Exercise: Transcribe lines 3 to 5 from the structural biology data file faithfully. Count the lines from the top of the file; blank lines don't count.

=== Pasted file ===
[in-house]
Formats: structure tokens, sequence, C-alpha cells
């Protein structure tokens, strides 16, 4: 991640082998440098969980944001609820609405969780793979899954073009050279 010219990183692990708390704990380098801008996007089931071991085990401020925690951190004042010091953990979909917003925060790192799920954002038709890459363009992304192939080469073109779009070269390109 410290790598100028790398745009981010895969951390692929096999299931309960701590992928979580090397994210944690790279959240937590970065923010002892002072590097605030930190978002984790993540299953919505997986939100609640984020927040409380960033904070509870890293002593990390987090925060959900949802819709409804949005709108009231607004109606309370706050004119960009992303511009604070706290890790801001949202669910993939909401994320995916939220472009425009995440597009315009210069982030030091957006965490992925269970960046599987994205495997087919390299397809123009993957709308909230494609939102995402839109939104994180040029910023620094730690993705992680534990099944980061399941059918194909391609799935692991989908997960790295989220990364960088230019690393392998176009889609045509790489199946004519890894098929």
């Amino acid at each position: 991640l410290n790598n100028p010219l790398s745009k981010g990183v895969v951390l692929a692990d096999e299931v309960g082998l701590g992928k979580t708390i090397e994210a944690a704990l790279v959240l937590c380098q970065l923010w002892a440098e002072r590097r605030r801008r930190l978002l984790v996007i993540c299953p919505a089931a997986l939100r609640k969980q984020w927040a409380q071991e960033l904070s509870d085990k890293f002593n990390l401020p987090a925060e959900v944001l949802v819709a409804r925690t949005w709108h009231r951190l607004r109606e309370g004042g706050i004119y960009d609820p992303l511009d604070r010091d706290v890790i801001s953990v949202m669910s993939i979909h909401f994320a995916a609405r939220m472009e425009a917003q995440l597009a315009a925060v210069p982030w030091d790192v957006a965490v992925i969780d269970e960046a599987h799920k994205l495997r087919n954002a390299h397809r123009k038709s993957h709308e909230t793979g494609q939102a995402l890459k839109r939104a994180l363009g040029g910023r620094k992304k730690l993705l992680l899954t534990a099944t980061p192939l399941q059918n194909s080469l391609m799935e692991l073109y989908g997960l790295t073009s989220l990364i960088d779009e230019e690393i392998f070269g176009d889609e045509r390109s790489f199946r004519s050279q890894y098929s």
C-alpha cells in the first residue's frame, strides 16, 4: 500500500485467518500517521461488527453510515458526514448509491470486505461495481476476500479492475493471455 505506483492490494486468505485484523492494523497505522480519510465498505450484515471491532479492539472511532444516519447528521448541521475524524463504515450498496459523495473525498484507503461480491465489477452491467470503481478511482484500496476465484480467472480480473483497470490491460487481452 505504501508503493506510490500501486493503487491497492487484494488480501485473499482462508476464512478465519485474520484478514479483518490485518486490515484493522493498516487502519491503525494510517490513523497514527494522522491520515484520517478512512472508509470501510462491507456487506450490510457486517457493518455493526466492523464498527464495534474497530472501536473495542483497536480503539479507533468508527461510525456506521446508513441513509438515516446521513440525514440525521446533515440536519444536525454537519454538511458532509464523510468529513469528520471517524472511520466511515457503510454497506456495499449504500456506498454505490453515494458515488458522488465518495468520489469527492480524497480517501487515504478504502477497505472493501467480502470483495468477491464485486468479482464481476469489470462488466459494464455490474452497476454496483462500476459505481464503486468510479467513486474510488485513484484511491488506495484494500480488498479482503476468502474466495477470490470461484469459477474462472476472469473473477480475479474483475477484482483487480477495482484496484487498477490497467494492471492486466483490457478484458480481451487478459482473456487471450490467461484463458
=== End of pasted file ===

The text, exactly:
């Protein structure tokens, strides 16, 4: 991640082998440098969980944001609820609405969780793979899954073009050279 010219990183692990708390704990380098801008996007089931071991085990401020925690951190004042010091953990979909917003925060790192799920954002038709890459363009992304192939080469073109779009070269390109 410290790598100028790398745009981010895969951390692929096999299931309960701590992928979580090397994210944690790279959240937590970065923010002892002072590097605030930190978002984790993540299953919505997986939100609640984020927040409380960033904070509870890293002593990390987090925060959900949802819709409804949005709108009231607004109606309370706050004119960009992303511009604070706290890790801001949202669910993939909401994320995916939220472009425009995440597009315009210069982030030091957006965490992925269970960046599987994205495997087919390299397809123009993957709308909230494609939102995402839109939104994180040029910023620094730690993705992680534990099944980061399941059918194909391609799935692991989908997960790295989220990364960088230019690393392998176009889609045509790489199946004519890894098929």
């Amino acid at each position: 991640l410290n790598n100028p010219l790398s745009k981010g990183v895969v951390l692929a692990d096999e299931v309960g082998l701590g992928k979580t708390i090397e994210a944690a704990l790279v959240l937590c380098q970065l923010w002892a440098e002072r590097r605030r801008r930190l978002l984790v996007i993540c299953p919505a089931a997986l939100r609640k969980q984020w927040a409380q071991e960033l904070s509870d085990k890293f002593n990390l401020p987090a925060e959900v944001l949802v819709a409804r925690t949005w709108h009231r951190l607004r109606e309370g004042g706050i004119y960009d609820p992303l511009d604070r010091d706290v890790i801001s953990v949202m669910s993939i979909h909401f994320a995916a609405r939220m472009e425009a917003q995440l597009a315009a925060v210069p982030w030091d790192v957006a965490v992925i969780d269970e960046a599987h799920k994205l495997r087919n954002a390299h397809r123009k038709s993957h709308e909230t793979g494609q939102a995402l890459k839109r939104a994180l363009g040029g910023r620094k992304k730690l993705l992680l899954t534990a099944t980061p192939l399941q059918n194909s080469l391609m799935e692991l073109y989908g997960l790295t073009s989220l990364i960088d779009e230019e690393i392998f070269g176009d889609e045509r390109s790489f199946r004519s050279q890894y098929s």
C-alpha cells in the first residue's frame, strides 16, 4: 500500500485467518500517521461488527453510515458526514448509491470486505461495481476476500479492475493471455 505506483492490494486468505485484523492494523497505522480519510465498505450484515471491532479492539472511532444516519447528521448541521475524524463504515450498496459523495473525498484507503461480491465489477452491467470503481478511482484500496476465484480467472480480473483497470490491460487481452 505504501508503493506510490500501486493503487491497492487484494488480501485473499482462508476464512478465519485474520484478514479483518490485518486490515484493522493498516487502519491503525494510517490513523497514527494522522491520515484520517478512512472508509470501510462491507456487506450490510457486517457493518455493526466492523464498527464495534474497530472501536473495542483497536480503539479507533468508527461510525456506521446508513441513509438515516446521513440525514440525521446533515440536519444536525454537519454538511458532509464523510468529513469528520471517524472511520466511515457503510454497506456495499449504500456506498454505490453515494458515488458522488465518495468520489469527492480524497480517501487515504478504502477497505472493501467480502470483495468477491464485486468479482464481476469489470462488466459494464455490474452497476454496483462500476459505481464503486468510479467513486474510488485513484484511491488506495484494500480488498479482503476468502474466495477470490470461484469459477474462472476472469473473477480475479474483475477484482483487480477495482484496484487498477490497467494492471492486466483490457478484458480481451487478459482473456487471450490467461484463458